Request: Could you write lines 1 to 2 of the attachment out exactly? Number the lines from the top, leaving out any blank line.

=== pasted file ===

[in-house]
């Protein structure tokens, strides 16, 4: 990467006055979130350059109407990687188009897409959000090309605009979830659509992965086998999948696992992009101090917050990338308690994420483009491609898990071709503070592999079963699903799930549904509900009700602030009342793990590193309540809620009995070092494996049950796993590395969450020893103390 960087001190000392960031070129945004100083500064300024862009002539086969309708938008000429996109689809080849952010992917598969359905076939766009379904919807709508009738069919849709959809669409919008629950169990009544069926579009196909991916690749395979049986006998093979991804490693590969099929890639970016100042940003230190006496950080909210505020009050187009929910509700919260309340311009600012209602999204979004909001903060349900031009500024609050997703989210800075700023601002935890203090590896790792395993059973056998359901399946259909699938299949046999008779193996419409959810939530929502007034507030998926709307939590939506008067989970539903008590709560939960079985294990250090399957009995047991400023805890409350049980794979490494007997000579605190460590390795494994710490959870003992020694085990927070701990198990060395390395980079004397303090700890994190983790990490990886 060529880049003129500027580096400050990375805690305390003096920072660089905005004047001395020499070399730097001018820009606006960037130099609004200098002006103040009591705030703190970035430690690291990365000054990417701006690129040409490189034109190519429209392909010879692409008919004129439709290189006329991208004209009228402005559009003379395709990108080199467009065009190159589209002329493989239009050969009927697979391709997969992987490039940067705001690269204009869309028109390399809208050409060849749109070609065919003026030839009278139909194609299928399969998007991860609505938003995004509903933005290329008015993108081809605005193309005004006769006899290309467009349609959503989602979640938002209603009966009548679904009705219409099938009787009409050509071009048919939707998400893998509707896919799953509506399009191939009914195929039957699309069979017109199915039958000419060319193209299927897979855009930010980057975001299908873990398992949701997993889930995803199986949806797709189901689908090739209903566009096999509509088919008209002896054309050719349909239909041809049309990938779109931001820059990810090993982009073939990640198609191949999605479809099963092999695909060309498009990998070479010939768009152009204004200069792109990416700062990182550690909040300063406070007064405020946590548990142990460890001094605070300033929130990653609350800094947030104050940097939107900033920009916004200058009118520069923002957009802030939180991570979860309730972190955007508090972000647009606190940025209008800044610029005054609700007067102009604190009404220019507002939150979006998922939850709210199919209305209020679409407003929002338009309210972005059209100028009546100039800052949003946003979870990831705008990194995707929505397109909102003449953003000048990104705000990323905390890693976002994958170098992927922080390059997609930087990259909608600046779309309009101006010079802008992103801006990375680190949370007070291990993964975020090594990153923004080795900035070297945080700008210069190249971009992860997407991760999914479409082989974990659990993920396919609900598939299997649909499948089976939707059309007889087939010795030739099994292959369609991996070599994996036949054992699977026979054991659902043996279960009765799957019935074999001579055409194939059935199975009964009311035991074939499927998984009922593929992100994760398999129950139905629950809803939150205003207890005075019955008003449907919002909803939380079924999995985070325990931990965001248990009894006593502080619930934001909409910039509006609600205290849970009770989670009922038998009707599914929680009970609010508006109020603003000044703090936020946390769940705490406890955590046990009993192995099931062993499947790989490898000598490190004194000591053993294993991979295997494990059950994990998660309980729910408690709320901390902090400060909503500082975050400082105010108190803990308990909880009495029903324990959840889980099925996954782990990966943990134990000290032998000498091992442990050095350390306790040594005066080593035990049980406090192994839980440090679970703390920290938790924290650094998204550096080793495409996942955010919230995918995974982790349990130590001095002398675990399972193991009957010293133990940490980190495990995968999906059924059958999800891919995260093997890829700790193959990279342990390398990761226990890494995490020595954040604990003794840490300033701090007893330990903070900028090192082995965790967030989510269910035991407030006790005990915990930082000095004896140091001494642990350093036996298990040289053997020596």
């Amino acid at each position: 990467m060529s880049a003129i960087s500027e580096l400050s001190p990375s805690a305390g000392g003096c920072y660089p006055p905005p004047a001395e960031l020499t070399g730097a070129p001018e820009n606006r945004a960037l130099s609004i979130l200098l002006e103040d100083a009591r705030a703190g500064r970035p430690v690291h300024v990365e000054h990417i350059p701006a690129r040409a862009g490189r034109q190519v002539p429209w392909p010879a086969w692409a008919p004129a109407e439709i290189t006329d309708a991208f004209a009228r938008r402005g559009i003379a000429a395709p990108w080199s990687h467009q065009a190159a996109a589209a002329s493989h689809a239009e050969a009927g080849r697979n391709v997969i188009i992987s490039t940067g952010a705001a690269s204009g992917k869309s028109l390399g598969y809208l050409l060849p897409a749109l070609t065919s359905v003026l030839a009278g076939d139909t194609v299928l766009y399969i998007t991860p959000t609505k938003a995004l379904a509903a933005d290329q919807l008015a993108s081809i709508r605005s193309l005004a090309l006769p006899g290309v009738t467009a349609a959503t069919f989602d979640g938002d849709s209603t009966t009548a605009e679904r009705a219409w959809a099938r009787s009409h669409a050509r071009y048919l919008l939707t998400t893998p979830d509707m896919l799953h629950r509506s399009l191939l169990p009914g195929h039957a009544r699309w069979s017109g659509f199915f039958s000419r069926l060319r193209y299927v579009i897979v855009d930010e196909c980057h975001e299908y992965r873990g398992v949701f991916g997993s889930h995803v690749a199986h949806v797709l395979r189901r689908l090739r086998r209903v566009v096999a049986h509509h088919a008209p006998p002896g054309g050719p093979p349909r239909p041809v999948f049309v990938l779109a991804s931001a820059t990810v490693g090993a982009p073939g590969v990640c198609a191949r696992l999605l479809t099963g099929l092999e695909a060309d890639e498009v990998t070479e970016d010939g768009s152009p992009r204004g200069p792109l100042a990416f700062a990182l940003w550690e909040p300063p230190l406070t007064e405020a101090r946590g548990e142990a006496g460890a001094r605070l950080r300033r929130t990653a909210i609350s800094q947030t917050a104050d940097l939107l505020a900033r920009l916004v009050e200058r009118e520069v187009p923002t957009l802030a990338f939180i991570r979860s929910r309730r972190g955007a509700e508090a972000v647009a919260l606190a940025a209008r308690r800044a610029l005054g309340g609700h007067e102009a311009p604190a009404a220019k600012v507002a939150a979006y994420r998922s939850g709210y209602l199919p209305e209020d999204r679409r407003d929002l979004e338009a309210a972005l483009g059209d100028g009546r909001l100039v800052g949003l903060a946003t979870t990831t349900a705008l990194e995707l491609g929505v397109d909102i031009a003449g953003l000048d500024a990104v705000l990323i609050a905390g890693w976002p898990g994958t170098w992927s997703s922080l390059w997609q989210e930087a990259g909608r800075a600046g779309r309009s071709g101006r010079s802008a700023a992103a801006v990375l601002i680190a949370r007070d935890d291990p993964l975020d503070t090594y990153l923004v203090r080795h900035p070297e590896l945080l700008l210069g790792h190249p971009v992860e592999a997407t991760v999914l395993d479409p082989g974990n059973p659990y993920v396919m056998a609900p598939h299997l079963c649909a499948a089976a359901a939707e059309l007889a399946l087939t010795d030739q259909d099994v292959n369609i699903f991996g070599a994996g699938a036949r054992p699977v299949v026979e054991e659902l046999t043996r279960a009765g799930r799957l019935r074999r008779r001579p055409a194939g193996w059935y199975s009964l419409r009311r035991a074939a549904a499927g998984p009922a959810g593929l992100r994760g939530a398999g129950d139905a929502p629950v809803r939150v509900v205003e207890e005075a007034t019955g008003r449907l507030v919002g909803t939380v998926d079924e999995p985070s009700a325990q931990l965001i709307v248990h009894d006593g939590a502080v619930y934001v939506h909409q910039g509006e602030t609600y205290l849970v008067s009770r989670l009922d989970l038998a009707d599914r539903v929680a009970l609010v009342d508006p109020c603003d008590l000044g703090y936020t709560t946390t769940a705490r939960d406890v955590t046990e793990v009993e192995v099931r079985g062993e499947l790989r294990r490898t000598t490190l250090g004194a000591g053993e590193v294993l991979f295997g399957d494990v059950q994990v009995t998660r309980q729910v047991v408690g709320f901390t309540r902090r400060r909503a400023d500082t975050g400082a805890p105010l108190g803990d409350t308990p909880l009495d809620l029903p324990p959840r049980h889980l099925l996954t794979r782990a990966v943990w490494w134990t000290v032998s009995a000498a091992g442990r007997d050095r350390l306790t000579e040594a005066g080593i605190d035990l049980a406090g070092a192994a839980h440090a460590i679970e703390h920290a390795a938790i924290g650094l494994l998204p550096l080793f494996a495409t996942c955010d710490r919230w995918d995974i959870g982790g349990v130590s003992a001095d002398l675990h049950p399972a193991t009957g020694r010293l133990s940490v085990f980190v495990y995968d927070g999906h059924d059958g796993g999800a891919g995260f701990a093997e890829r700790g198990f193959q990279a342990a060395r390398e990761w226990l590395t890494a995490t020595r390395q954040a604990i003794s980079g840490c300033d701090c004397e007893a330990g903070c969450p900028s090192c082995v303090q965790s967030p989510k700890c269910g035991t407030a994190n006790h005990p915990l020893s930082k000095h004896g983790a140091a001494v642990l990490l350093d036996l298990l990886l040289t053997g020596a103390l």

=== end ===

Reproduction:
[in-house]
């Protein structure tokens, strides 16, 4: 990467006055979130350059109407990687188009897409959000090309605009979830659509992965086998999948696992992009101090917050990338308690994420483009491609898990071709503070592999079963699903799930549904509900009700602030009342793990590193309540809620009995070092494996049950796993590395969450020893103390 960087001190000392960031070129945004100083500064300024862009002539086969309708938008000429996109689809080849952010992917598969359905076939766009379904919807709508009738069919849709959809669409919008629950169990009544069926579009196909991916690749395979049986006998093979991804490693590969099929890639970016100042940003230190006496950080909210505020009050187009929910509700919260309340311009600012209602999204979004909001903060349900031009500024609050997703989210800075700023601002935890203090590896790792395993059973056998359901399946259909699938299949046999008779193996419409959810939530929502007034507030998926709307939590939506008067989970539903008590709560939960079985294990250090399957009995047991400023805890409350049980794979490494007997000579605190460590390795494994710490959870003992020694085990927070701990198990060395390395980079004397303090700890994190983790990490990886 060529880049003129500027580096400050990375805690305390003096920072660089905005004047001395020499070399730097001018820009606006960037130099609004200098002006103040009591705030703190970035430690690291990365000054990417701006690129040409490189034109190519429209392909010879692409008919004129439709290189006329991208004209009228402005559009003379395709990108080199467009065009190159589209002329493989239009050969009927697979391709997969992987490039940067705001690269204009869309028109390399809208050409060849749109070609065919003026030839009278139909194609299928399969998007991860609505938003995004509903933005290329008015993108081809605005193309005004006769006899290309467009349609959503989602979640938002209603009966009548679904009705219409099938009787009409050509071009048919939707998400893998509707896919799953509506399009191939009914195929039957699309069979017109199915039958000419060319193209299927897979855009930010980057975001299908873990398992949701997993889930995803199986949806797709189901689908090739209903566009096999509509088919008209002896054309050719349909239909041809049309990938779109931001820059990810090993982009073939990640198609191949999605479809099963092999695909060309498009990998070479010939768009152009204004200069792109990416700062990182550690909040300063406070007064405020946590548990142990460890001094605070300033929130990653609350800094947030104050940097939107900033920009916004200058009118520069923002957009802030939180991570979860309730972190955007508090972000647009606190940025209008800044610029005054609700007067102009604190009404220019507002939150979006998922939850709210199919209305209020679409407003929002338009309210972005059209100028009546100039800052949003946003979870990831705008990194995707929505397109909102003449953003000048990104705000990323905390890693976002994958170098992927922080390059997609930087990259909608600046779309309009101006010079802008992103801006990375680190949370007070291990993964975020090594990153923004080795900035070297945080700008210069190249971009992860997407991760999914479409082989974990659990993920396919609900598939299997649909499948089976939707059309007889087939010795030739099994292959369609991996070599994996036949054992699977026979054991659902043996279960009765799957019935074999001579055409194939059935199975009964009311035991074939499927998984009922593929992100994760398999129950139905629950809803939150205003207890005075019955008003449907919002909803939380079924999995985070325990931990965001248990009894006593502080619930934001909409910039509006609600205290849970009770989670009922038998009707599914929680009970609010508006109020603003000044703090936020946390769940705490406890955590046990009993192995099931062993499947790989490898000598490190004194000591053993294993991979295997494990059950994990998660309980729910408690709320901390902090400060909503500082975050400082105010108190803990308990909880009495029903324990959840889980099925996954782990990966943990134990000290032998000498091992442990050095350390306790040594005066080593035990049980406090192994839980440090679970703390920290938790924290650094998204550096080793495409996942955010919230995918995974982790349990130590001095002398675990399972193991009957010293133990940490980190495990995968999906059924059958999800891919995260093997890829700790193959990279342990390398990761226990890494995490020595954040604990003794840490300033701090007893330990903070900028090192082995965790967030989510269910035991407030006790005990915990930082000095004896140091001494642990350093036996298990040289053997020596």